Memory Subsystem & Latency

Usually, the first concern of a SoC design, is that it requires that it performs well in terms of its data fabric and properly giving its IP blocks access to the caches and DRAM of the system within good latency metrics, as latency, especially on the CPU side, is directly proportional to the end-result performance under many workloads.

The Google Tensor, is both similar, but different to the Exynos chips in this regard. Google does however fundamentally change how the internal fabric of the chip is set up in terms of various buses and interconnects, so we do expect some differences.


First off, we have to mention that many of the latency patterns here are still quite a broken due to the new Arm temporal prefetchers that were introduced with the Cortex-X1 and A78 series CPUs – please just pay attention to the orange “Full Random RT” curve which bypasses these.

There’s a couple of things to see here, let’s start at the CPU side, where we see the X1 cores of the Tensor chip being configured with 1MB of L2, which comes in contrast with the smaller 512KB of the Exynos 2100, but in line with what we see on the Snapdragon 888.

The second thing to note, is that it looks like the Tensor’s DRAM latency isn’t good, and showcases a considerable regression compared to the Exynos 2100, which in turn was quite worse off than the Snapdragon 888. While the measurements are correct in what they’re measuring, the problem is a bit more complex in the way that Google is operating the memory controllers on the Google Tensor. For the CPUs, Google is tying the MCs and DRAM speed based on performance counters of the CPUs and the actual workload IPC as well as memory stall % of the cores, which is different to the way Samsung runs things which are more transactional utilisation rate of the memory controllers. I’m not sure of the high memory latency figures of the CPUs are caused by this, or rather by simply having a higher latency fabric within the SoC as I wasn’t able to confirm the runtime operational frequencies of the memory during the tests on this unrooted device. However, it’s a topic which we’ll see brought up a few more times in the next few pages, especially on the CPU performance evaluation of things.

The Cortex-A76 view of things looks more normal in terms of latencies as things don’t get impacted by the temporal prefetchers, still, the latencies here are significantly higher than on competitor SoCs, on all patterns.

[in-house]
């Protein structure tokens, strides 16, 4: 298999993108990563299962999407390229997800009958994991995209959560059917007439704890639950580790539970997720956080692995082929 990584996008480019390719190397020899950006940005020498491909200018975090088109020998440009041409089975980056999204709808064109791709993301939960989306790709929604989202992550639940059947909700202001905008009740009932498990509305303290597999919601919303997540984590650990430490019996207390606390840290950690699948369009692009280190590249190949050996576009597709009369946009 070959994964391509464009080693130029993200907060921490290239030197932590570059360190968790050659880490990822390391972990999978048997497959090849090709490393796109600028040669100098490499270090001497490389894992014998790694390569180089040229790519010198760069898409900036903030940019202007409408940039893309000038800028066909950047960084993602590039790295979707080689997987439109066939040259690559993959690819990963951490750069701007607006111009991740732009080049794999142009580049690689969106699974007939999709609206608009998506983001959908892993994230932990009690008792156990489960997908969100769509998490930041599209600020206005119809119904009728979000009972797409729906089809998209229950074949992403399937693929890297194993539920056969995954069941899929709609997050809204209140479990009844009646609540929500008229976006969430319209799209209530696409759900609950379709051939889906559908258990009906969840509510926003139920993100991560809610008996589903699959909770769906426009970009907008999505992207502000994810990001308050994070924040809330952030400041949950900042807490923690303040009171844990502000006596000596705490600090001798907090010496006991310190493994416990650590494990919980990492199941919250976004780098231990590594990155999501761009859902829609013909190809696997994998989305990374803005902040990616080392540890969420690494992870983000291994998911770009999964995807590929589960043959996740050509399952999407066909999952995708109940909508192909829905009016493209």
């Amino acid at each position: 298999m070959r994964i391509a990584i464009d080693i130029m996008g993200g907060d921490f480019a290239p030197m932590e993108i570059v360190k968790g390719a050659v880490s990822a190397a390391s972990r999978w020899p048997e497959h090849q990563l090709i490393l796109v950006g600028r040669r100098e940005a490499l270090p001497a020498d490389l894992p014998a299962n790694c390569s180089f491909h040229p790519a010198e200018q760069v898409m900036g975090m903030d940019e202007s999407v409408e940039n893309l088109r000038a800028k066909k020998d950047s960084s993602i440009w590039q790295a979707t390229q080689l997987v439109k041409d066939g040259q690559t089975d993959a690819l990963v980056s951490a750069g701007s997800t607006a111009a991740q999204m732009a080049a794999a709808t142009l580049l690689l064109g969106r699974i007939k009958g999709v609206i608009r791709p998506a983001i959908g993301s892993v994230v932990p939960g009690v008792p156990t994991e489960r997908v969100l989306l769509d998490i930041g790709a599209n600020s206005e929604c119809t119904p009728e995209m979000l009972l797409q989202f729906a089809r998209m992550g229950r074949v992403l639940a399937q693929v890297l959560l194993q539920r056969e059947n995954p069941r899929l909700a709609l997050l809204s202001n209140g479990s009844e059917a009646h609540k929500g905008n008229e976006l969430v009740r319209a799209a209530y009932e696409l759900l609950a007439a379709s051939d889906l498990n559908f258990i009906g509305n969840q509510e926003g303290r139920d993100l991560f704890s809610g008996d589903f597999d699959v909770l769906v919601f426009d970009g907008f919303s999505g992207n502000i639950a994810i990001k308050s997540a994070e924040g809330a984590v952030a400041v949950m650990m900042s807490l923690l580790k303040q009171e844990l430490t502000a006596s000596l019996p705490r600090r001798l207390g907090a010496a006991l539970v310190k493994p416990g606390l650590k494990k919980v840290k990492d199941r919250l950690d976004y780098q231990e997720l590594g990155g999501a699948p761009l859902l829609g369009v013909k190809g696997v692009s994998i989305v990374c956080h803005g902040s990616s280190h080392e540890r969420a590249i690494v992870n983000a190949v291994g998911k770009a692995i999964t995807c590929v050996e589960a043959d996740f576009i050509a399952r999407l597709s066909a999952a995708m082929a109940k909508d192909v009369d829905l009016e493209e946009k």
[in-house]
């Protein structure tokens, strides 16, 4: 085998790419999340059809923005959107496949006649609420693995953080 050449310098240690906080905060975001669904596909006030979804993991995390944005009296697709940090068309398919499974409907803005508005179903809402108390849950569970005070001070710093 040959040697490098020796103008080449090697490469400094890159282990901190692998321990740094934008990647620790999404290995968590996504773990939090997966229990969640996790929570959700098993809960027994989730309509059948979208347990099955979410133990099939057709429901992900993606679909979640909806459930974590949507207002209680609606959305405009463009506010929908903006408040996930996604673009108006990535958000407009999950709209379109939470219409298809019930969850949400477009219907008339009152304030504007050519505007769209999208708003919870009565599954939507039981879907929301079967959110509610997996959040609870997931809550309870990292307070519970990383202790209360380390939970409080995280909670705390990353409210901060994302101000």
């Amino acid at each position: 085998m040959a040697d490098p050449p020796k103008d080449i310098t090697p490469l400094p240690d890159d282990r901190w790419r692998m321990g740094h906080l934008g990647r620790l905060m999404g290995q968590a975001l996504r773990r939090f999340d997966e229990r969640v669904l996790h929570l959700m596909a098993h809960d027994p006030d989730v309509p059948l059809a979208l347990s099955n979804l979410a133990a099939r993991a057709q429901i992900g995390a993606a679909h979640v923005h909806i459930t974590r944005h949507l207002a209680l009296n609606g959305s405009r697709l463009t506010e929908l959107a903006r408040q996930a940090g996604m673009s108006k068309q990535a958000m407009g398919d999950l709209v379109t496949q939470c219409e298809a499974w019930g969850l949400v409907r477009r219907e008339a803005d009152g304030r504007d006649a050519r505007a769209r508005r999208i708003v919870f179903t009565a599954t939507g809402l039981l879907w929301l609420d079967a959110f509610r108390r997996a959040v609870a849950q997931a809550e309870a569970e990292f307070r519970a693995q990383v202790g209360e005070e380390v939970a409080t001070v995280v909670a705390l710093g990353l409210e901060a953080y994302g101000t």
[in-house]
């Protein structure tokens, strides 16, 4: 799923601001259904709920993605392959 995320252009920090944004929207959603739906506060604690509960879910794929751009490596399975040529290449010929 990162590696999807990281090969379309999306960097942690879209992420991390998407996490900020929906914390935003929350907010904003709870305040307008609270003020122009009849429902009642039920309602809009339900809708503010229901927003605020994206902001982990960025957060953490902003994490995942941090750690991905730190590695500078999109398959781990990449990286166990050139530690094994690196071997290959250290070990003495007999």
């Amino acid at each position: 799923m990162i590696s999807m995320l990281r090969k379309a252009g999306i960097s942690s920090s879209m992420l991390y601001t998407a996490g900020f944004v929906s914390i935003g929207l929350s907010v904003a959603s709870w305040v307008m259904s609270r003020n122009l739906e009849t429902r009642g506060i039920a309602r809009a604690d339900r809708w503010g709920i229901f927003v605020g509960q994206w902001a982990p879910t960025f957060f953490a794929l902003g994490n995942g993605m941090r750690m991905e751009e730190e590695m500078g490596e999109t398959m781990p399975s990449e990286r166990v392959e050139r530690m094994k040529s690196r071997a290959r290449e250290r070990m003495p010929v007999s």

What I found weird, was that the L3 latencies of the Tensor SoC also look to be quite high, above that of the Exynos 2100 and Snapdragon 888 by quite a noticeable margin. I noted that one weird thing about the Tensor SoC, is that Google didn’t give the DSU and the L3 cache of the CPU cluster a dedicated clock plane, rather tying it to the frequency of the Cortex-A55 cores. The odd thing here is that, even if the X1 or A76 cores are under full load, the A55 cores as well as the L3 are still running at lower frequencies. The same scenario on the Exynos or Snapdragon chip would raise the frequency of the L3. This behaviour and aspect of the chip can be confirmed by running at dummy load on the Cortex-A55 cores in order to drive the L3 higher, which improves the figures on both the X1 and A76 cores.

The system level cache is visible in the latency hump starting at around 11-13MB (1MB L2 + 4MB L3 + 8MB SLC). I’m not showing it in the graphs here, but memory bandwidth on normal accesses on the Google chip is also slower than on the Exynos, but I think I do see more fabric bandwidth when doing things such as modifying individual cache lines – one of the reasons I think the SLC architecture is different than what’s on the Exynos 2100.

The A55 cores on the Google Tensor have 128KB of L2 cache. What’s interesting here is that because the L3 is on the same clock plane as the Cortex-A55 cores, and it runs at the same higher frequencies, is that the Tensor’s A55s have the lowest L3 latencies of the all the SoCs, as they do without an asynchronous clock bridge between the blocks. Like on the Exynos, there’s some sort of increase at 2MB, something we don’t see on the Snapdragon 888, and I think is related to how the L3 is implemented on the chips.

Overall, the Tensor SoC is quite different here in how it’s operated, and there’s some key behaviours that we’ll have to keep in mind for the performance evaluation part.

Introduction - Custom or Semi-Custom? CPU Performance & Power
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  • Silver5urfer - Tuesday, November 2, 2021 - link

    You said you do Kernels but "As someone who was rather hopeful that google would take control and bring us android users a true apple chip equivalent some day, this is definitely not the case with google silicon."

    What is Android lacking from needing that so called A series processor onto the platform ? I already see Android modding has been drained a lot now. It's there on XDA but less than 1% of user base uses mods, maybe root but it's still niche.

    Android has been on a downhill since a long time. With Android v9 Pie to be specific. Google started to mimic iOS on superficial level with starting from OS level information density loss now on 12 it's insane, you get 4 QS toggles. It's worst. People love it somehow because new coat of trash paint is good.